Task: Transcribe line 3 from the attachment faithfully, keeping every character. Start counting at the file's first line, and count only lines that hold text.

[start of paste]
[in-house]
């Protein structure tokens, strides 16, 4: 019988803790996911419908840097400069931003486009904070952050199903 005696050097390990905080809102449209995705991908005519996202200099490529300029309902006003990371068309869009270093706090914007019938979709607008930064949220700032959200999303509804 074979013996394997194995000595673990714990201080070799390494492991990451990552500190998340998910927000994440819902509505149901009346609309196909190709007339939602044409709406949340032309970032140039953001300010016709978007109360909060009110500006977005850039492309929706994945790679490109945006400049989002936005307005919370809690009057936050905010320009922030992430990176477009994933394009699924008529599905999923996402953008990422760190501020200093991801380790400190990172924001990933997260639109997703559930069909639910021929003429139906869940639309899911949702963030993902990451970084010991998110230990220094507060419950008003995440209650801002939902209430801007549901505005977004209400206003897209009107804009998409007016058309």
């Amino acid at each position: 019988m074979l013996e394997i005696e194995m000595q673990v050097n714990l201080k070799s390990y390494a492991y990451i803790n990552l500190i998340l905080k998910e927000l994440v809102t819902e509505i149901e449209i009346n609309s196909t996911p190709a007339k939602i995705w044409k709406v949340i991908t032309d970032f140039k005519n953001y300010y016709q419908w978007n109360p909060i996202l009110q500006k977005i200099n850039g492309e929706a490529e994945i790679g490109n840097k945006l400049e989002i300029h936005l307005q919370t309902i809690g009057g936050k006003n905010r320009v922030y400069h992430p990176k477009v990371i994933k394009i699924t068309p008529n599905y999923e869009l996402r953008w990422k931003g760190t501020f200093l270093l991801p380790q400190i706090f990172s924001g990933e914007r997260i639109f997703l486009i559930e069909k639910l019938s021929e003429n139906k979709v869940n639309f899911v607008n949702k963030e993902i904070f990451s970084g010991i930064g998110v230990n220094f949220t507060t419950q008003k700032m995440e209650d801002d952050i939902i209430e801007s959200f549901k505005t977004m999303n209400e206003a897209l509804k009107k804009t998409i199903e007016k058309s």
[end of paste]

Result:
């Amino acid at each position: 019988m074979l013996e394997i005696e194995m000595q673990v050097n714990l201080k070799s390990y390494a492991y990451i803790n990552l500190i998340l905080k998910e927000l994440v809102t819902e509505i149901e449209i009346n609309s196909t996911p190709a007339k939602i995705w044409k709406v949340i991908t032309d970032f140039k005519n953001y300010y016709q419908w978007n109360p909060i996202l009110q500006k977005i200099n850039g492309e929706a490529e994945i790679g490109n840097k945006l400049e989002i300029h936005l307005q919370t309902i809690g009057g936050k006003n905010r320009v922030y400069h992430p990176k477009v990371i994933k394009i699924t068309p008529n599905y999923e869009l996402r953008w990422k931003g760190t501020f200093l270093l991801p380790q400190i706090f990172s924001g990933e914007r997260i639109f997703l486009i559930e069909k639910l019938s021929e003429n139906k979709v869940n639309f899911v607008n949702k963030e993902i904070f990451s970084g010991i930064g998110v230990n220094f949220t507060t419950q008003k700032m995440e209650d801002d952050i939902i209430e801007s959200f549901k505005t977004m999303n209400e206003a897209l509804k009107k804009t998409i199903e007016k058309s």